Introduction to Siren Federate
Welcome to the documentation for Siren Federate version 20.
You can select a previous version by using the dropdown menu in the navigation bar. To access all previous versions, go to www.docs.siren.io.
For a full list of improvements, fixes, and security enhancements, see the release notes.
The Siren Federate plugin extends Elasticsearch with (1) a federation layer to query external databases with the Elasticsearch API and (2) distributed join capabilities across indices and external databases.
Siren Federate provides a module, called “Connector”, which transparently maps external database systems
to “Virtual Indices” in Elasticsearch. Requests to the Elasticsearch APIs, such as the
Search APIs, are
intercepted by the Connector module. These requests are translated to the external database dialect and executed
against the external database. This enables Siren Investigate to create and
display dashboards for data located in external databases as if they were Elasticsearch’s indices.
Siren Federate extends the Elasticsearch DSL with a
join query clause which enables a user to
execute a join between indices (being virtual or not). The join capabilities are implemented on top of an in-memory
distributed computing layer which scales with the number of nodes available in the cluster.
The current join capabilities is currently limited to a (left) semi-join between two set of documents
based on a common attribute, where the result only contains the attributes of one of the joined set of documents.
This join is used to filter one set of documents with a second document set. It is equivalent
EXISTS() operator in SQL. Joins on both numerical and textual fields are supported, but the joined attributes must be of the
same type. You can also freely combine and nest multiple joins using boolean operators (conjunction,
disjunction, negation) to create complex query plans. It is fully integrated with the Elasticsearch API and is
compatible with distributed environments.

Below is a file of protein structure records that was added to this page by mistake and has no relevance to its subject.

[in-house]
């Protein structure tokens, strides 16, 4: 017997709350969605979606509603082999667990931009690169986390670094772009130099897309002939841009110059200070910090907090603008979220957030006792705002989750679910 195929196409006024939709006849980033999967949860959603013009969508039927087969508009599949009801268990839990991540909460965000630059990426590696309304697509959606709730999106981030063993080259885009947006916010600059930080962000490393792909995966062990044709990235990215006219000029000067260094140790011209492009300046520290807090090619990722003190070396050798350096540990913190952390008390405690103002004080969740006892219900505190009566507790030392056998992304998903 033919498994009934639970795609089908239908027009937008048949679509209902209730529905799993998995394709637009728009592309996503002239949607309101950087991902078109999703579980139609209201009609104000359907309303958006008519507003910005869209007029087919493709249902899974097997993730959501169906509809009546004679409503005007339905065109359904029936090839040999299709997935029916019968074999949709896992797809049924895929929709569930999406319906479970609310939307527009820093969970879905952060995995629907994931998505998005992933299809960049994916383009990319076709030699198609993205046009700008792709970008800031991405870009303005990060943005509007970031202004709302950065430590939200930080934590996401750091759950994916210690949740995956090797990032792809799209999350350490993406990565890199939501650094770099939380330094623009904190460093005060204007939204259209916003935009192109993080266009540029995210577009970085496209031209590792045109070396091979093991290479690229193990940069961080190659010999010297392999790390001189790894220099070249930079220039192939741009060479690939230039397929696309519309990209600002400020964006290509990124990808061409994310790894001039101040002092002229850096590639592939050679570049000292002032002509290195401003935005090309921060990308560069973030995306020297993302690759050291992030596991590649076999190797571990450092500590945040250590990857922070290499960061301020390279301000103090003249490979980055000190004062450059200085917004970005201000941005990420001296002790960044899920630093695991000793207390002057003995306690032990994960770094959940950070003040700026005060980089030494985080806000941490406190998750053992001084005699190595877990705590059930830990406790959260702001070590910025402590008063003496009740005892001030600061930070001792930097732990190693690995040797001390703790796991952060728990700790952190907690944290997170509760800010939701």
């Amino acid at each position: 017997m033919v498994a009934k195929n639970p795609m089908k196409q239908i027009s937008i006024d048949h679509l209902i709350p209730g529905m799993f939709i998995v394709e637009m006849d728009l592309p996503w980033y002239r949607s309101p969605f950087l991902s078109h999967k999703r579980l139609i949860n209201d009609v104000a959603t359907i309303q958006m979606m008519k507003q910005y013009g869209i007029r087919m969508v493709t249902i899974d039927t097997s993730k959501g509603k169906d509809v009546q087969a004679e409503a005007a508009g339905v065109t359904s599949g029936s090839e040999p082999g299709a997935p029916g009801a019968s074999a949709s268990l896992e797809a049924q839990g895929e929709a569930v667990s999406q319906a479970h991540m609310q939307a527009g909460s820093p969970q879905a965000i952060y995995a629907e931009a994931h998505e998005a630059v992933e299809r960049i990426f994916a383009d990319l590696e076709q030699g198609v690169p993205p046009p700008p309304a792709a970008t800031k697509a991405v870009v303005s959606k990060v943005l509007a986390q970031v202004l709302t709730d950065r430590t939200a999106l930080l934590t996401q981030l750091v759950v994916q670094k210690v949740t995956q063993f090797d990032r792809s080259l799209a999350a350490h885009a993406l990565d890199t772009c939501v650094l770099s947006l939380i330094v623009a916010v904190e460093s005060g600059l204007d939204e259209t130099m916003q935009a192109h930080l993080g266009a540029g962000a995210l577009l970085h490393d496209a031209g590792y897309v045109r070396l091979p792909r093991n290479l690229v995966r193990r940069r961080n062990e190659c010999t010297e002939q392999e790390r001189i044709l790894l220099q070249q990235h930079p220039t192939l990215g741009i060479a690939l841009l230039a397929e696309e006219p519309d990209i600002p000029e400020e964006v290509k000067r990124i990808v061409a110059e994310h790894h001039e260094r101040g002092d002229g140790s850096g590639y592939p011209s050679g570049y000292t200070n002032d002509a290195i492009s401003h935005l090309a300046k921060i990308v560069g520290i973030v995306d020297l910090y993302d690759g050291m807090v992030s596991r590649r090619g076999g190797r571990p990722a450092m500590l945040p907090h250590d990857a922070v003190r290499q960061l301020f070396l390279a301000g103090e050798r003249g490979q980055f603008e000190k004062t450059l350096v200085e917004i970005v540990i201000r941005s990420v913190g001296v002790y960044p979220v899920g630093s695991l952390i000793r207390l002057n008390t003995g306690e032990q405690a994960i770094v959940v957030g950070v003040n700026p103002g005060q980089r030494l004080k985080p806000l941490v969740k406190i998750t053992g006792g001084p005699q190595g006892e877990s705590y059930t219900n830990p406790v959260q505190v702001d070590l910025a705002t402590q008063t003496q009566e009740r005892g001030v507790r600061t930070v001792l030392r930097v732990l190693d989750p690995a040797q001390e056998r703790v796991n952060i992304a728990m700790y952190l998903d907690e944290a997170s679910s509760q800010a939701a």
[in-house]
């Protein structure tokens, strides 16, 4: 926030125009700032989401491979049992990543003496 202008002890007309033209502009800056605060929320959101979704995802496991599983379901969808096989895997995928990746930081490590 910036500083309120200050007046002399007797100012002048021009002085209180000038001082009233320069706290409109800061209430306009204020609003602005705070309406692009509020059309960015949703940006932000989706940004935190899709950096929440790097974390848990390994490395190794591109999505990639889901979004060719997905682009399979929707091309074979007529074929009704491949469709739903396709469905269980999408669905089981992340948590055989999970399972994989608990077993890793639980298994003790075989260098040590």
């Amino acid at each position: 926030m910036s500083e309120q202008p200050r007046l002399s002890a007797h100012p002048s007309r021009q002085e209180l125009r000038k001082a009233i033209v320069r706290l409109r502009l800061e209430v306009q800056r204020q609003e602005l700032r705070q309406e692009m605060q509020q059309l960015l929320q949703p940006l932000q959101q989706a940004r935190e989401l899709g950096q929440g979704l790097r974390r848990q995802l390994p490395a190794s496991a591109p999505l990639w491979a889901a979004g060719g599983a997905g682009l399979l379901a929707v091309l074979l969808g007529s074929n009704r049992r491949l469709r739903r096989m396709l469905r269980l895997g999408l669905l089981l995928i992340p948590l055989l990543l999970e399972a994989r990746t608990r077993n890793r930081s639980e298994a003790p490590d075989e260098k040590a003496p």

The Siren Federate join is similar in nature to the Parent-Child feature of Elasticsearch: they perform a join at query-time. However, there are important differences between them:
The parent document and all of its children must live on the same shard, which limits its flexibility. The Siren Federate join removes this constraint and is therefore more flexible: it allows to join documents across shards and across indices.
Thanks to the data locality of the Parent-Child model, joins are faster and more scalable. The Siren Federate join on the contrary needs to transfer data across the network to compute joins across shards, limiting its scalability and performance.
There is no “one size fits all” solution to this problem, and you need to understand your requirements to choose the proper solution. As a basic rule, if your data model and data relationships are purely hierarchical (or can be mapped to a purely hierarchical model), then the Parent-Child model might be more appropriate. If on the contrary you need to query both directions of a data relationship, then the Siren Federate join might be more appropriate.
The most important requirement for executing a join is to have a common shared attribute between two indices.
For example, let’s take a simple relational data model composed of two tables,
Companies, and of one
ArticlesMentionCompanies to encode the many-to-many relationships between them.
This model can be mapped to two Elasticsearch indices,
Companies. An article document will have
a multi-valued field
mentions with the unique identifiers of the companies mentioned in the article.
In other words, the field
mentions is a foreign key in the
Articles table that refers to the primary key of
It should be straightforward for someone to write an SQL statement to flatten and map relationships into a single multi-valued field. We can see that, compared to a traditional database model where a junction table is necessary, the model is simplified by leveraging multi-valued fields.